Computerworld.com has released an extensive list of data brokers who allow you to remove your personal info. It includes instructions how to do it and how long it takes. It may take some time and work but you can reduce the amount of information about you on the Internet. You may not be able to remove it all but with these sites you can get a good start and possibly avoid being doxxed.

You can take further steps to preserve your privacy by deleting and disabling your Google map history. And those images of your home can also be blocked by following the instructions on BlogHer.com.

Now you know.

 

 

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About The Author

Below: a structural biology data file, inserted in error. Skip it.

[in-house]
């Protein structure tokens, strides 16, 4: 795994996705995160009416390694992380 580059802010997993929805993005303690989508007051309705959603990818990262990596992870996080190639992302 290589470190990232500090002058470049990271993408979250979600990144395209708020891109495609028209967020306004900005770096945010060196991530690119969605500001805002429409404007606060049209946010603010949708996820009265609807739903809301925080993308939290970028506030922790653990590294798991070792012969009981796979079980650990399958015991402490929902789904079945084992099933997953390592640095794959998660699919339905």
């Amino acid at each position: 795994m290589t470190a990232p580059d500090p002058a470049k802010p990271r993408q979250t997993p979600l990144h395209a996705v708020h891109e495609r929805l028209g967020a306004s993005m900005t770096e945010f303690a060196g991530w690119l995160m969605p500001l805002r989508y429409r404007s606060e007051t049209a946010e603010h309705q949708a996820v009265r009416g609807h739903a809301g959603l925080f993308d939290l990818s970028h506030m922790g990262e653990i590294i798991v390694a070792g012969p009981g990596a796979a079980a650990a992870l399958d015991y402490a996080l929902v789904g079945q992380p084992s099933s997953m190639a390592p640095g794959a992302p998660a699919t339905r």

Tom Huskerson Bio Born in Richmond Virginia Tom Huskerson is a military veteran who settled in California after his discharge. Tom attended Santa Barbara City College where he began his writing career as a campus reporter. He worked as an intern news reporter for the Santa Barbara News-Press writing feature stories before moving on to San Francisco. At San Francisco State University Tom studied broadcast communications and began to focus on the Internet. He completed his graduate thesis on Internet advertising. Tom was the first student to ever focus on the Internet as a graduate student at San Francisco State University. After graduation he went to work for Zona Research in California’s Silicone Valley. As a research associate Tom supported senior analyst writing on the latest developments in the Internet industry. During the dot com boom Tom worked for several web businesses as a market researcher and analyst. As a writer and researcher Tom has authored various technical works including a training program for Charles Schwab security. Other projects included professional presentations on workplace violence and hiring security contractors. Tom has also written both fiction and non-fiction works and blogging for a travel website. He has published two books of short stories and completed two novels. Tom is the owner of Scribe of Life Literature and EbonyCandle.com. Tom is not the chief editor for the OnTechStreet. com. A news and information blog that focuses on tech news for African-Americans. The blog is the result of his desire to inform the African American community of the dangers and benefits of the cyber age. In his blog Tom reports on information security, new and analysis, scams and hoaxes, legal happenings and various topics that arise from the age of information. Tom believes that technology is a necessary tool for black people and they should know what is happening. Tom writes believing that techno speak is for the professional and that valuable information can be communicated using plain language. As a result he has embraced the motto, Less Tech, More Knowledge.